Even though early digital cameras allowed the user to adjust the ISO, you'd have to have been foolhardy of desperate to do so. The noise problem was just too horrible to inflict on any image you cared about. But newer cameras can produce remarkably good results at ISO settings previously unthinkable. So good in fact that it's worth considering whether it's OK to just shoot everything at high ISO. I mean, it sure would be a lot easier. This fifth-place article for the year looks at this question.
#4: Vocabulary Terms for the Frustrated Photographer
Every once in a while, the urge to write an article with a bit of a humorous bent to it. Or at least I hope they're viewed as being humorous. This list of alternate definitions for some common photography terms came in as number four for the year, I mean, who doesn't want to know what "circle of confusion" really means. Apparently at least some of you did and got a chuckle. Either that or my evil sense of humor has everyone completely fooled. Yeah, that's it.
#3: Say Hello to Our New Mirrorless Overlords
This look at the changing mirrorless landscape from September came in at number three for the year. Yeah, that did happen. But no, all your current camera gear is not obsolete. The technology of how cameras work has been improving for years, buoyed along by advances in technology in general. The mirror was just next in line to go. It solved a problem that has perplexed photographers since the beginning. It's not as easy as it sounds to see an accurate preview of the image our cameras are about to take. Now camera sensors and LCD screens have gotten good enough, what better way than to create that preview straight from what the sensor is seeing? This change won't come overnight, but I'm guessing that mirrorless will be the norm at some point. Thankfully, Nikon and now Canon are making this shift as easy as they can. Personally though, I'm waiting a bit to see how this actually pans out before panicking. And personally, I'm not planning on panicking even then. Just taking things under advisement for future purchases.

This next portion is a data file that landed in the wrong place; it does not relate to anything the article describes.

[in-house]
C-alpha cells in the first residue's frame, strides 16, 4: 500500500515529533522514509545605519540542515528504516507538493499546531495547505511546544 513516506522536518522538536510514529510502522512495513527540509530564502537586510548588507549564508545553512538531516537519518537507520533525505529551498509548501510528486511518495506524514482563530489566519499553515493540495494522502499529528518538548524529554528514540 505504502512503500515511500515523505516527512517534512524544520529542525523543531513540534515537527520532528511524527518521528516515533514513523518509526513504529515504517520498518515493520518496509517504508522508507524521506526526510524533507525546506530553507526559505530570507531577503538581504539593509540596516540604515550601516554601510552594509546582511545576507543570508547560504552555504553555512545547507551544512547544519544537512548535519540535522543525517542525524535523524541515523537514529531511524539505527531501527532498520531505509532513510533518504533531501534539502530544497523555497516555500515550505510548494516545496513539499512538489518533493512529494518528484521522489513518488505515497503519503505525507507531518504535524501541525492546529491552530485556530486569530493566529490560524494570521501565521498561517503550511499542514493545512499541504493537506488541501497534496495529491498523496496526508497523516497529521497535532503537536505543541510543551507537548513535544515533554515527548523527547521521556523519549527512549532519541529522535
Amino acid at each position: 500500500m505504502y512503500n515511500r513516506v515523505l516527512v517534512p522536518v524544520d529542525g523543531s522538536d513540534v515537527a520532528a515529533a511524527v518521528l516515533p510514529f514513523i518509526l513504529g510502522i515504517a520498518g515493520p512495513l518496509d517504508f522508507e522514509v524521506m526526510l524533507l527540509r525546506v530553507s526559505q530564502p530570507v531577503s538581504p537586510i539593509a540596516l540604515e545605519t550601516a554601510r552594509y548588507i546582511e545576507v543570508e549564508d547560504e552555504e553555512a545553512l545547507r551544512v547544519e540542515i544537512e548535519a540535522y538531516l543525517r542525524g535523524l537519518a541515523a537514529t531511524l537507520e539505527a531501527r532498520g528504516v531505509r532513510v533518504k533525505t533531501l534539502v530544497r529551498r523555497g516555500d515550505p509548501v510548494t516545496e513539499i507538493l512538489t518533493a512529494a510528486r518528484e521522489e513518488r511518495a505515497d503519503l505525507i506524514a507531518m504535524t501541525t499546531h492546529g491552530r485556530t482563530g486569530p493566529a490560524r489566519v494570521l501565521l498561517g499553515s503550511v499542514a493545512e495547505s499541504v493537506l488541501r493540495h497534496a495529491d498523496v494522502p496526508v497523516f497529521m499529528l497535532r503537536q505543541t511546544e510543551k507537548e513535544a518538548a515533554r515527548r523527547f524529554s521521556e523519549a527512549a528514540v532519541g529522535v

#2: What's a Little Mirror Between Friends?
Another mirrorless article from August came in at number two on this year's Top Ten hit parade. When Nikon first introduced their new Z-mount mirrorless system, it was almost as if some users were going out of their way to fault it. Yes, I'm looking at some of you. And no, the new Z 7 and Z 6 (Nikon says there's supposed to be a space in the middle of these model names) aren't perfect. But walking such a narrow tightrope, it really wasn't possible for Nikon to please everyone completely. And on balance, I'd say they did a pretty good job, once you get beneath the rumors and internet memes.
#1: The Grass is Always Greener When You Pump up the Saturation in Photoshop
And this brings us to the number one PhotoTip article for 2018. At least as far back as Fujichrome Velvia, photographers have been working to create bolder, more vibrant images because the image buying public do. This is all an effort to stand out from the pack and get noticed of course. Color accuracy has been sacrificed in pursuit of more compelling images. But in service of proving the rule, when it comes to saturation, there can be too much of a good thing. And limiting ourselves to only the more saturated hues can limit contrast and thus apparent detail. It would seem best to paint with the full palette.
So this rounds out our recap of the top ten posts for 2018. Yeah, a lot has happened over the year. It always does, after all. Here's to more fun in the new year. My thanks to all who drop by and support the site in one way or another.